Sports & Outdoors

Puget Sound skate scene finds home in Tacoma

Skaters do tricks in front of Alchemy crowd — Photo credit to Brynn Svenningsen

Skateboarding has been around since the ‘60s, coming all the way from Venice Beach, California and spreading all around the world, according to the Skateboarding Magazine. Chances are if you go to the University of Puget Sound as a faculty member or as a student, you’ve heard the familiar noise of hard polyurethane wheels rolling on the pavement.

To some, skateboarding is a way to get from class to class, while others see it as a rebellious, punk activity and criticize people for causing trouble and danger. There has certainly been a decline in skateboard culture over the past decade due to a number of reasons concerning public opinion, safety and time commitment, a reality brought up by GoSkate’s website. However, the scene in Tacoma is anything but slowing down.

On campus alone, several students get together, when the weather is permitting, in order to skate with one another and share in the same adrenaline and excitement one can find while on a board. The local shop, Alchemy Skateboarding, otherwise known as Grit City Grindhouse, has been giving local Tacoma youth the opportunity to try a new activity and is showing them the skills and tips they need to progress in the sport.

“Alchemy provides a foundation for the skate community that ideally all skate shops should provide,” first-year Caden Briscoe Tai said. With open skate sessions on most Friday nights, anyone who wants can come and skate the indoor park can be surrounded by other people who share that same excitement.

“For kids or other people who don’t necessarily understand skate culture and are viewing it from the outside in, it’s hard to understand some of the unwritten rules of skateboarding. Since the dudes at Alchemy have this understanding they can pass the history and understanding of skate culture to others,” Briscoe Tsai said.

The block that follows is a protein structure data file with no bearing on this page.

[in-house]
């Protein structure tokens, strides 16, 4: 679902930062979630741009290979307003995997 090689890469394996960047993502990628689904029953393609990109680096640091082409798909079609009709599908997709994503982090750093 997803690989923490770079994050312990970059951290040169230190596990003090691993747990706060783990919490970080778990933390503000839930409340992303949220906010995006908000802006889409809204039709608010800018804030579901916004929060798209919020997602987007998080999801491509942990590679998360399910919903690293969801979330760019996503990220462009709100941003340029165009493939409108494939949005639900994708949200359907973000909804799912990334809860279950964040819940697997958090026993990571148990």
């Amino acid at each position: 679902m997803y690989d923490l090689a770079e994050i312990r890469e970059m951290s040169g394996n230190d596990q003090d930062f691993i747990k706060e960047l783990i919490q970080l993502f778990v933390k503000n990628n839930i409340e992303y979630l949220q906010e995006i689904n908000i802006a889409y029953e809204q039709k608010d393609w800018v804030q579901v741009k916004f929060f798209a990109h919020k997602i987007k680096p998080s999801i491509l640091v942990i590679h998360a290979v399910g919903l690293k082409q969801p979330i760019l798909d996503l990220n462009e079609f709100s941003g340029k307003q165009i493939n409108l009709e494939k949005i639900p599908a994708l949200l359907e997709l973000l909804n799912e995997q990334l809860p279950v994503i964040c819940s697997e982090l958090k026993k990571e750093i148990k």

Without the community created by Alchemy, the scene in Tacoma would be minimal, but since they offer the indoor section of their shop to skaters, it helps the excitement continue even when the weather might not be ideal.

“Skateboarding is a really good outlet for kids and Alchemy is a local place that gives them the tools they need to stick with skating and shows them the skills they can work to obtain,” junior Quinn Martell said.

According to the Alchemy website, their mission is, “Providing opportunities for youth to learn and grow through skateboarding.” That claim is certainly made true by the welcoming personalities of those who work hard at Alchemy to ensure everyone who wants to skate has the equipment, safety and resources they need.

That same mentality bleeds onto the campus and has certainly sparked more interest in skateboarding with several new students joining in on the community. The most popular spot for skaters to go is the seal of the University, since Commencement Way is smooth and isn’t too busy besides passing periods throughout the day. Other spots around campus include parking lots and any sidewalk without too many bumps and cracks. Off campus, though, Tacoma hosts a few smaller sized skate parks that several students go to on the weekends when it’s not wet outside. Kandle Park is a close favorite for many students since it’s only a five-minute drive and offers a bowl as well as what some call the “concrete wave.” A community park surrounded by neighborhoods, Kandle Park sees several little kids watching the skaters and getting excited when they land a trick.

When asked about the group of skateboarders on campus, Briscoe Tsai said: “It’s pretty accepting of whoever wants to get involved and getting involved is really easy since it’s a good-sized community. Having a group of friends to go out with and have fun skating is what it’s really all about, and this school’s community really gets that.”

With such a close-knit group of friends that spend time skating together, the sense of community is really what draws people in. Martell thinks that because of the small campus, the group of skaters is very close and builds a good sense of community: “The skills that everyone has on campus varies a lot, and that honestly makes it better since we all feeds off each others’ energy when we skate together, and at the end of the day, getting to skate with your buddies is a great experience, regardless of if you land the one trick you’ve been working on or not.”

It’s true that the weather can definitely put a damper on skating from time to time, but the next time it’s sunny out, make sure to listen for that ever-so-familiar noise of a board popping into the air and come take a look for yourself.

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